The original plan was to make the five hour drive, set up camp, and make the journey to and from St. Mary’s peak before dark. I knew exactly what route I had to take and what times I needed to begin in order to finish but then life happened. As I went to set my tent up, I quickly realized that I had forgotten my tent stakes and rope to give the tent the structure it needed. I found some on sale at the campsite, but naturally I refused to purchase the 100 meter role of polyurethane rope for $20. I’d either figure something out later or sleep with the tent on my face.
Onto the main attraction which, the hike, which I had trouble with from the beginning. Because of my start time I really needed to take the 6 hour version of the hike and not the 9 hour version. I knew I needed to take the “direct” trail instead of the “loop” trail, but the signs referred to the two options as “inside” and “outside”. I chose the inside option because...well it sounded right. I quickly realized 3 miles later that I was indeed on the wrong path. I hustled and made the summit in just over 3 hours.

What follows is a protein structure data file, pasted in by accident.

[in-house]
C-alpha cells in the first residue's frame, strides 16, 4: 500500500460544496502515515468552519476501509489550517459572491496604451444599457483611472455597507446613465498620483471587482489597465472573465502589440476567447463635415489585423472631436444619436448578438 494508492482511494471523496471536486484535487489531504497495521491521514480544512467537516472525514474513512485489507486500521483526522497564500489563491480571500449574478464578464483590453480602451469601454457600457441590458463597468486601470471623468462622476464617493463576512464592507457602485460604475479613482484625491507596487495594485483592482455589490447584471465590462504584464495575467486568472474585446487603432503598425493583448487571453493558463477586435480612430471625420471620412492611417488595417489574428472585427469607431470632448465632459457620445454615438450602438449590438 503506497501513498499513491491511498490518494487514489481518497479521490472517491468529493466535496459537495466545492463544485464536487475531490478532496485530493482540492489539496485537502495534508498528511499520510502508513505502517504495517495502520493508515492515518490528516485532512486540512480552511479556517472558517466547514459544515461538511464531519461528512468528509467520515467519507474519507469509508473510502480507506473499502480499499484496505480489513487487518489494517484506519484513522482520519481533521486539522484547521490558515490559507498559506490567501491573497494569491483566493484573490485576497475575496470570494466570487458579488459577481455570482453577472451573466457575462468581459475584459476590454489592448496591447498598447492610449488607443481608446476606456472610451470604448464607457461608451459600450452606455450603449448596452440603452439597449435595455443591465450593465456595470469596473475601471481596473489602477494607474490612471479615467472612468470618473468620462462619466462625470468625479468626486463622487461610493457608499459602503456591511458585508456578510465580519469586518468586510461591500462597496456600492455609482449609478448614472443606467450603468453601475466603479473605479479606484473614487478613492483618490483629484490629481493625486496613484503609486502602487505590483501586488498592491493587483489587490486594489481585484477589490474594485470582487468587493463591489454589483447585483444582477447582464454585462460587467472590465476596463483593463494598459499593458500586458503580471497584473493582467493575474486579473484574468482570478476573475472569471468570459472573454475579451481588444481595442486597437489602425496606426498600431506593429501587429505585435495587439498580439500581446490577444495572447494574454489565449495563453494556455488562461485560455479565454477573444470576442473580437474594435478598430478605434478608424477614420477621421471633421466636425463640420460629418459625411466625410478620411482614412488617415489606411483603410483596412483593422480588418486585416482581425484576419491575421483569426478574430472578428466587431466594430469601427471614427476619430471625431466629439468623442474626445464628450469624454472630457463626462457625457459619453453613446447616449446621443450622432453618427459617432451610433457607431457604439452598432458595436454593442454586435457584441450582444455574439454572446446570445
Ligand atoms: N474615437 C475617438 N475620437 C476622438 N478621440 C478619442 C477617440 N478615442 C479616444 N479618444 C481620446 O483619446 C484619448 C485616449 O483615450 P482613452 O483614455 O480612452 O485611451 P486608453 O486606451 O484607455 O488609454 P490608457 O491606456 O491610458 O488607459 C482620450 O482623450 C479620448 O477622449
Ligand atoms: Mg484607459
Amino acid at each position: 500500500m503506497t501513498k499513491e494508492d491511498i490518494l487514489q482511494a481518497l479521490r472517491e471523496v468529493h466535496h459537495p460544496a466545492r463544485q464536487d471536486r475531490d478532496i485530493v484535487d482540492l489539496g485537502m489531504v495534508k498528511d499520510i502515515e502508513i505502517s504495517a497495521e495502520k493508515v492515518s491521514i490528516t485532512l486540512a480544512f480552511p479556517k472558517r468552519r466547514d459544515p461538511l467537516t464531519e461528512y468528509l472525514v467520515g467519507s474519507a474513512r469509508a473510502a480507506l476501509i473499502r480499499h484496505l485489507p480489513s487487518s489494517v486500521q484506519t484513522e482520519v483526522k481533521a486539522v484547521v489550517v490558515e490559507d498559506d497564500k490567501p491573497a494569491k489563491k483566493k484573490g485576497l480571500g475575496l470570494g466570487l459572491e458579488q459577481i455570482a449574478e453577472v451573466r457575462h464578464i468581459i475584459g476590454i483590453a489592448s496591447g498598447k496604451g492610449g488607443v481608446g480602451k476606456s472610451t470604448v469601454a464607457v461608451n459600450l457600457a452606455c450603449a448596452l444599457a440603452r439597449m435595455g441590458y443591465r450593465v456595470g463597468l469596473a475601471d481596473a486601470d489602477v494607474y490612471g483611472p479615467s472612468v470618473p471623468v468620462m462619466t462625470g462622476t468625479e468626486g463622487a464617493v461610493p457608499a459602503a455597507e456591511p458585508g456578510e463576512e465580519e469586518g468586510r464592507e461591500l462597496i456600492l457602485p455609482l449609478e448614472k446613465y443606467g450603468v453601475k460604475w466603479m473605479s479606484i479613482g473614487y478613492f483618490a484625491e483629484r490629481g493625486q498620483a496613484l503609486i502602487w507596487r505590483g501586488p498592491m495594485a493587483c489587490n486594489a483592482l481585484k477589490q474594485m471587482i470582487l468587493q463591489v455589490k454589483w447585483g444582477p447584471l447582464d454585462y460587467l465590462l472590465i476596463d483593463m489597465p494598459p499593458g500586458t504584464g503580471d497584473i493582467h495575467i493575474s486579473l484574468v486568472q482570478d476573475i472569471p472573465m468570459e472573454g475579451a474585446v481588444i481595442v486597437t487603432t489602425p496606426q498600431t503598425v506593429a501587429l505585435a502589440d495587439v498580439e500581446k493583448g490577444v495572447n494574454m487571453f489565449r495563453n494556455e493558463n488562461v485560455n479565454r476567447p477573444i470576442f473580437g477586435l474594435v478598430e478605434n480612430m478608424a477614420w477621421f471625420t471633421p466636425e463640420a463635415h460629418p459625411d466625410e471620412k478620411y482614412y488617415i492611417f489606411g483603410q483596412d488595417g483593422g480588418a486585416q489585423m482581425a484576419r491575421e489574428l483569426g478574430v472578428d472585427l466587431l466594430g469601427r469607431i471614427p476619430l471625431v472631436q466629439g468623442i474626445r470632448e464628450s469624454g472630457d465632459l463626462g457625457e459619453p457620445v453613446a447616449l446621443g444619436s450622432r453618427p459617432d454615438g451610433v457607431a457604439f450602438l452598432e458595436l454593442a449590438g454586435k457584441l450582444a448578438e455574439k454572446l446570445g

At this point I really wanted to find the shorter path home because I had exhausted myself making up the distance. Luckily a nice trio of hikers let me tag along with them so I could find the route. I mentioned my bad luck so far on the trip and one of the hikers gave me a piece of elastic string for the tent. This really turned my day around. By following the short path back, I made it to the campsite a couple hours before dark. With my new elastic band and some twigs, I rigged the tent up. Sitting down in my little clown car of a rental, I looked over the guide information on the area.
Suddenly, I got a peck on the tent window from a lady who invited me over to her and her husband Neville’s campsite for a glass of wine. They witnessed my struggles with the tent—probably figured I needed glass of wine. Both were both civil engineers who have traveled the world camping. We shared stories for two hours and they told me about camping near Venice,Italy and caravaning through the outback in Australia. It was really a great experience.